Common Ground Alliance (CGA), the national nonprofit trade association dedicated to protecting underground utility lines, people who dig near them and their communities, recently released a groundbreaking case study as part of its Next Practices Initiative titled "PILOT: Improving Efficiency and Reducing Damages by Providing Ticket-Level Visualizations of Underground Facilities to Designers, Locators and Excavators."
The case study introduces the ambitious Minnesota Utilities Mapping Project (MUMP), which aims to provide real-time, ticket-level mapped visualizations of underground utilities to accredited designers, locators and excavators to improve the damage prevention system's efficiency and outcomes. The pilot project leveraged widely accessible technology to create a first-of-its-kind tool that has the potential to revolutionize viewing of underground utility maps for major stakeholder groups.
The pilot program was led by Gopher State One Call (GSOC) with input from the Minnesota Geospatial Advisory Council to address the persistent challenge of inaccurate or incomplete maps, which contribute to a significant number of damages to buried utilities.
The pilot program uses an open-source software solution that connects to the GSOC ticketing system and captures all relevant ticket information, including the geographic area indicated on the ticket. The program then returns a digital report of the area of interest in the form of a visualization of buried facility data, which can be accessible to end users, including designers, locators, excavators and others, for the life of the 811 ticket.
"We are proud to have designed a scalable tool that will improve the safety of industry stakeholders and communities, as well as the longevity of our vital underground infrastructure," said Barb Cederberg, chief operations officer of Gopher State One Call. "We're excited about the possibilities that this technology has to improve damage outcomes as we look to build out the program on a state and then possibly national level."
This case study was documented by CGA's Next Practices Initiative, which seeks to encourage innovation and new practices to address the most critical challenges facing the damage prevention industry. The Next Practices Initiative identified "pursuing an accurate, accessible GIS-based mapping system/database," as one of the opportunities for improvement in the damage prevention system with the greatest potential return on investment for the industry. In an effort to encourage the deployment of new technology, CGA provided a small grant to MUMP to help develop an open-source software module for broader use based on the unprecedented pilot program.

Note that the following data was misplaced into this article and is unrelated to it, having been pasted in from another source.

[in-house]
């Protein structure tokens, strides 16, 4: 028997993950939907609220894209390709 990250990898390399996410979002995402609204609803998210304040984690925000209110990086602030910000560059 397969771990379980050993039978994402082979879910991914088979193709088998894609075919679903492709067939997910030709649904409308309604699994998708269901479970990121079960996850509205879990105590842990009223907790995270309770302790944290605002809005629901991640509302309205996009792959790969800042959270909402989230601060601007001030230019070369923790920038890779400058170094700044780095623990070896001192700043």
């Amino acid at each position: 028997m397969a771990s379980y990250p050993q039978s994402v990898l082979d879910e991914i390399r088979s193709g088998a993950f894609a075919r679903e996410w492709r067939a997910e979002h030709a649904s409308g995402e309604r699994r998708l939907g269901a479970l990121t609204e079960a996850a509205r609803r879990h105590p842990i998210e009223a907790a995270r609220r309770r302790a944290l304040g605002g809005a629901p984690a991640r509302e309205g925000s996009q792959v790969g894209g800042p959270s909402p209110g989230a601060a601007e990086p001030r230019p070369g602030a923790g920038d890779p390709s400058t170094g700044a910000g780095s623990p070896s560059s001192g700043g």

"The Next Practices Initiative is a critical component of CGA's efforts to recognize and address areas of improvement in damage prevention, while also promoting groundbreaking technologies and innovations that can help us overcome our most pressing challenges," said Sarah K. Magruder Lyle, president and CEO of Common Ground Alliance.
"This case study highlights the power of Next Practices in driving positive change within our stakeholder industries, and we encourage all stakeholders to work on furthering technologies and targeted strategies to help us achieve our ‘50 in 5' industry goal to cut damages in half over the next five years."
To read the full case study, "Improving Efficiency and Reducing Damages by Providing Ticket-Level Visualizations of Underground Facilities to Designers, Locators and Excavators," along with other Next Practices case studies, visit CGA's website at www.commongroundalliance.com.
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